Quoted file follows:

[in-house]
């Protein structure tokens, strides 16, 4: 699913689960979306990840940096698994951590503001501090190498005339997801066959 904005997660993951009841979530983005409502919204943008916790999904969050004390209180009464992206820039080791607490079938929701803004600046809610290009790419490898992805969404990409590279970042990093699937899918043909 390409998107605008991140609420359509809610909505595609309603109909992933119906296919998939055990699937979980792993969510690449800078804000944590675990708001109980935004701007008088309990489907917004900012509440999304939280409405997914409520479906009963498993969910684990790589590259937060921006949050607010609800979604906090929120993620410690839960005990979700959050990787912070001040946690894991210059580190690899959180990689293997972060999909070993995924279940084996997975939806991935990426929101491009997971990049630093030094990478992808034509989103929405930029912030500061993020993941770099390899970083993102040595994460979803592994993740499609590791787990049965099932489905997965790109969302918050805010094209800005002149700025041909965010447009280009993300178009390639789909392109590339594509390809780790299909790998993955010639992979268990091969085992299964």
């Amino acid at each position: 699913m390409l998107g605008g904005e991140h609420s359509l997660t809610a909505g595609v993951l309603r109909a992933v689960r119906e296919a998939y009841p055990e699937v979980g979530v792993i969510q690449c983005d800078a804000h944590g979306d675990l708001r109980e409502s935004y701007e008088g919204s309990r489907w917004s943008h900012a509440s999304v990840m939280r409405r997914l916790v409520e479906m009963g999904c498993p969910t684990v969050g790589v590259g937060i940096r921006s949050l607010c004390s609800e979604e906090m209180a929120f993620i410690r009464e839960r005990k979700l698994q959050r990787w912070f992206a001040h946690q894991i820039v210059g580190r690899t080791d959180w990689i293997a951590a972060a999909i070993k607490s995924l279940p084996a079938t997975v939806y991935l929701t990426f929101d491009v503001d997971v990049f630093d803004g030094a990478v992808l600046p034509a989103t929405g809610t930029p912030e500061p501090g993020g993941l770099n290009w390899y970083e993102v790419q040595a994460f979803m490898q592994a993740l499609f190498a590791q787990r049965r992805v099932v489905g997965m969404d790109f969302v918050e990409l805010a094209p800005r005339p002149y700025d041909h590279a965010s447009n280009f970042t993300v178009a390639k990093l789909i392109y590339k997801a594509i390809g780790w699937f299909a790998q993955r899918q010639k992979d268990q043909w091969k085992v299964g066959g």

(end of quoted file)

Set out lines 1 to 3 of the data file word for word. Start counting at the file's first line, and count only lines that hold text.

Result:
[in-house]
């Protein structure tokens, strides 16, 4: 699913689960979306990840940096698994951590503001501090190498005339997801066959 904005997660993951009841979530983005409502919204943008916790999904969050004390209180009464992206820039080791607490079938929701803004600046809610290009790419490898992805969404990409590279970042990093699937899918043909 390409998107605008991140609420359509809610909505595609309603109909992933119906296919998939055990699937979980792993969510690449800078804000944590675990708001109980935004701007008088309990489907917004900012509440999304939280409405997914409520479906009963498993969910684990790589590259937060921006949050607010609800979604906090929120993620410690839960005990979700959050990787912070001040946690894991210059580190690899959180990689293997972060999909070993995924279940084996997975939806991935990426929101491009997971990049630093030094990478992808034509989103929405930029912030500061993020993941770099390899970083993102040595994460979803592994993740499609590791787990049965099932489905997965790109969302918050805010094209800005002149700025041909965010447009280009993300178009390639789909392109590339594509390809780790299909790998993955010639992979268990091969085992299964």
């Amino acid at each position: 699913m390409l998107g605008g904005e991140h609420s359509l997660t809610a909505g595609v993951l309603r109909a992933v689960r119906e296919a998939y009841p055990e699937v979980g979530v792993i969510q690449c983005d800078a804000h944590g979306d675990l708001r109980e409502s935004y701007e008088g919204s309990r489907w917004s943008h900012a509440s999304v990840m939280r409405r997914l916790v409520e479906m009963g999904c498993p969910t684990v969050g790589v590259g937060i940096r921006s949050l607010c004390s609800e979604e906090m209180a929120f993620i410690r009464e839960r005990k979700l698994q959050r990787w912070f992206a001040h946690q894991i820039v210059g580190r690899t080791d959180w990689i293997a951590a972060a999909i070993k607490s995924l279940p084996a079938t997975v939806y991935l929701t990426f929101d491009v503001d997971v990049f630093d803004g030094a990478v992808l600046p034509a989103t929405g809610t930029p912030e500061p501090g993020g993941l770099n290009w390899y970083e993102v790419q040595a994460f979803m490898q592994a993740l499609f190498a590791q787990r049965r992805v099932v489905g997965m969404d790109f969302v918050e990409l805010a094209p800005r005339p002149y700025d041909h590279a965010s447009n280009f970042t993300v178009a390639k990093l789909i392109y590339k997801a594509i390809g780790w699937f299909a790998q993955r899918q010639k992979d268990q043909w091969k085992v299964g066959g």